Monday, 26 November 2012

David Gentleman

Just a couple of weeks back I was invited to a lecture at my university led by the talented and famous illustrator David Gentleman. For years my university have been trying to get him to do a lecture, which has been really difficult due to his lack of time and busy schedule, but amazingly they managed to convince him to do a lecture. I think most everyday people probably haven't heard of him before, but you will most definitely have seen his work somewhere over the years.
The lecture was held at the Wilson Road building at Camberwell College of Arts on a Wednesday morning, and so many people turned up, including current students, past students and lecturers.
So to begin with he introduced himself as David Gentleman (born 11 March 1930, London). He is an English illustrator and graphic designer whom studied illustration at the Royal College of Art.  He has worked in a wide range of media including watercolour, lithography, wood engraving, and his work itself has ranged from the platform-length murals for Charing Cross underground station in London to postage stamps and logos. His themes too have varied widely, from paintings of landscape and environmental posters for the National Trust to drawings of street life in London and protest placards against the Iraq war. He has written and illustrated many books about countries and cities and has travelled widely throughout Britain, France, Italy and India.
An example of his famous stamp designs- between 1962 and 2000 he designed 103 stamps for the Post Office, making him possibly one of the most well known stamp designers in Britain.
Now I'm sure some of you will remember this...On the eve of the Iraq war in 2003 he offered Stop the War Coalition a poster saying simply ‘No’. This was carried on the biggest protest march in British history. It was the first of many march placards, including ‘No more lies’ and ‘Bliar’. His largest design was an installation in 2007 of 100,000 drops of blood, one for each person already killed in the war. The bloodstains were printed on 1000 sheets of card pegged out in a vast square covering the grass in Parliament Square. And if you don't remember that, then anyone who has been to Charing Cross station in London most definitely will recognise this mural on the underground:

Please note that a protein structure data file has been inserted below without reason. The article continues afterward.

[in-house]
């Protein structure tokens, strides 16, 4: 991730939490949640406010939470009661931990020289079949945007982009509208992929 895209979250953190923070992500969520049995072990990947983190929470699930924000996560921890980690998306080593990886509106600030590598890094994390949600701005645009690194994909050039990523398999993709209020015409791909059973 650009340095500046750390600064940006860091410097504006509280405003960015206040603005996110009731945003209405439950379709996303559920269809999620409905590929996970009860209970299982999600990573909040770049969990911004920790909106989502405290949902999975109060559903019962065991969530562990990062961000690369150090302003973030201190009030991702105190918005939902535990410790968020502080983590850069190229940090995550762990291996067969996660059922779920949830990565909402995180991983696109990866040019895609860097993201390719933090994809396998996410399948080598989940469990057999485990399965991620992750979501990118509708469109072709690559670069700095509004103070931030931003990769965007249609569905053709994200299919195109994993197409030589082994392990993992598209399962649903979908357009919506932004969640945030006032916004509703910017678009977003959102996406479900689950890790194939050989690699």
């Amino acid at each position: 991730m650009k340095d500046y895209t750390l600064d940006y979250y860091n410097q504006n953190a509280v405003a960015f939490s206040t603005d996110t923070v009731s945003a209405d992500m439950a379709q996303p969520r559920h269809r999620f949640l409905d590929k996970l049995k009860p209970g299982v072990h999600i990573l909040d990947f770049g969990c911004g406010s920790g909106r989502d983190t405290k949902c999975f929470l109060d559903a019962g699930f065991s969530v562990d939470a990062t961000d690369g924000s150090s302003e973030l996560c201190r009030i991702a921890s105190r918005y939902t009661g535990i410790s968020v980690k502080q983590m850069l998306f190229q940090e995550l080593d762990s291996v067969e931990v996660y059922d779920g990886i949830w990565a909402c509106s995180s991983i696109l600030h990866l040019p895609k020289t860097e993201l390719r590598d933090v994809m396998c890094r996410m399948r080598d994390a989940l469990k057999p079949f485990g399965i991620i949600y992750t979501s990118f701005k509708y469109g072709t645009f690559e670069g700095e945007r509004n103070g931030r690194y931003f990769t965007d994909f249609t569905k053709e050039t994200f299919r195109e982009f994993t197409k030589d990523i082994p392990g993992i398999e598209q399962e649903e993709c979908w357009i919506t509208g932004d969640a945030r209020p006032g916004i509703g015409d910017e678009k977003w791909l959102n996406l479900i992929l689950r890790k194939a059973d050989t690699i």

So famous work aside, he talked about his new book 'London, You're Beautiful' which was released in time for the 2012 games in London. Its a really amazing book for anyone who has ever had any connection with London.
Its full of a wide variety of landscapes and buildings of famous areas and also not so famous areas, all drawn rather delicately in fine liners and watercolours.
Even if you don't care about illustration, its extremely beautiful to look at :D
This one below is the Carpet Store that got burnt down in Croydon during the London Riots last year. Apparently David Gentleman drew this on scene, as a life drawing as opposed to from a photograph.
Aswell as buildings and landscapes, he also looks at the locals of London, including its ethnic diversity and multicultural areas.
They're drawn quite quickly, but there is something extremely life-like about them, most probably due to the fact they were drawn from real life.
The Olympic Park was included in the book too (seeing as it was released at the time of the Games itself)
Some really good watercolours of kids...during the lecture he was talking about how he was always worried that he couldn't draw people very well, but in my opinion I think they are some of his strongest pieces of work.
The famous HSBC building! He also mentioned how the slope of the building was an accident in his drawing and he originally planned to throw it away and start again, but decided in the end that he rather liked the 'mistakes'.
Famous Camden, which is where he lives currently, and draws alot of still life from.
Such beautiful illustrations! A big inspiration to my own work and practice, although I will say this is a lecture I really enjoyed and feel pretty lucky to have been there.


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